A Selective Guide to the Arts in Los Angeles

Knowing full well the celebrity and genius of Wolfgang Amadeus Mozart, and no doubt having seen Milos Forman’s “Amadeus,” it’s probably difficult to imagine a movie where Mozart is only a very minor character, no less one overshadowed by his older sibling. But that’s just what the intriguing and exquisitely composed “Mozart’s Sister” offers.

Writer, director and producer René Féret has conceived a fictional account of the young Maria Anna “Nannerl” Mozart, a poignant tale inspired by a heartbreaking reality: despite being a musical prodigy in her own right, Nannerl will forever be known simply as Mozart’s sister. At a young age, she is essentially forced to give up her musical endeavors when her father Leopold, who is, in Nannerl’s words, “hungry for glory” and the favor of the courts, finds his best hope in the precocious genius of Wolfgang.

But it’s also clear that because she was born a girl in the 18th century, Nannerl could never have become as famous as her brother. As a teenager, Nannerl (played by the director’s daughter, Marie Féret) is forbidden to play the violin or compose by a father — and a society — that believed those activities were inappropriate for women. When she asks her father to include her in his composition lessons with Wolfgang, he adamantly refuses, saying that such skills and knowledge of harmony and counterpoint are beyond the comprehension of most people, but especially women.

The 14-year-old reminds her father that she helped with one of Mozart’s compositions when he was 5 and had written sonatas, but Leopold dismisses them as “absurd notes lumped together.” Nannerl’s mother would like to encourage her daughter’s obvious talent, but it is the son of Louis XV in Féret’s story that does so by commissioning work from her.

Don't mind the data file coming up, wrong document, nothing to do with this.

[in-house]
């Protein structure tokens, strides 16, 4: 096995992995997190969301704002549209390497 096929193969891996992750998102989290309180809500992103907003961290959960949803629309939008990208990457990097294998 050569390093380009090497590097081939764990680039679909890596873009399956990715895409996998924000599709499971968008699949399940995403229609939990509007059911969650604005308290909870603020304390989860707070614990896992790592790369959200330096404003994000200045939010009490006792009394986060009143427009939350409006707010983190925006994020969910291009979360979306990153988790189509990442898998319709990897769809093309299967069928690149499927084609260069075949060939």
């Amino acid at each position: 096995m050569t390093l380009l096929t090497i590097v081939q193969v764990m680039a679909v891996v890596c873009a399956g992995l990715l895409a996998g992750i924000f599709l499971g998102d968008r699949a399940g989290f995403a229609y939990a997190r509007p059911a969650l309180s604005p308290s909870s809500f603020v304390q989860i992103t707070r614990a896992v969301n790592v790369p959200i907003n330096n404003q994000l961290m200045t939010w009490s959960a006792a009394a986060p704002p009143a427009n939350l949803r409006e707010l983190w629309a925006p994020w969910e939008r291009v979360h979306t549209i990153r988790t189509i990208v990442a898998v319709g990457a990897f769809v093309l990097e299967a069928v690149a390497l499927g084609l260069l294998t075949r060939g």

Since there are no surviving compositions by the real Nannerl, Féret asked pianist/composer Marie-Jeanne Séréro to create music befitting the famous musical family — a monumental creative exercise. The music is lovely, equally a character in the film, but don’t expect any famous compositions from Wolfgang — he’s only 10 in the movie.

Féret was inspired by Leopold Mozart’s letters and narrative accounts of a three-year journey visiting the courts of Europe where his children performed. Féret said in his director’s statement, “I discovered and fell in love with Nannerl. … I remembered other female characters such as Camille Claudel and Adele [Hugo], doomed to a footnote in history due to their gender and family of origin. I knew that I wanted to make a film.”

The film follows these years of concerts, focusing on Paris, in which Nannerl played harpsichord and sang while Wolfgang played violin. The imagined relationships with the daughter (Féret’s second daughter Lisa) and son of Louis XV help Féret move the story along and bring emotional intensity. Louise de France, whom Nannerl befriends in an abbey, and the Dauphin Louis de France, who falls in love with Nannerl, are both clever characters who reveal much about their private lives. Nannerl’s relationships with them provide a superb device for exploring the gender roles of the time and the sometimes-cruel ways convention altered her future.

“Mozart’s Sister” is indeed a beautiful composition, sure to delight classical music lovers… and help them imagine what could have been had the female Mozart been given an equal chance.

—Julie Riggott, Culture Spot LA

From Music Box Films. In French with English subtitles (that are thoughtful and often poetic, not oversimplified as can often be the case in translations). Official Selection in six film festivals. “Mozart’s Sister” opens Friday, Aug. 19, at Laemmle’s Royal Theatre in West LA, Playhouse 7 in Pasadena, and Town Center 5 in Encino.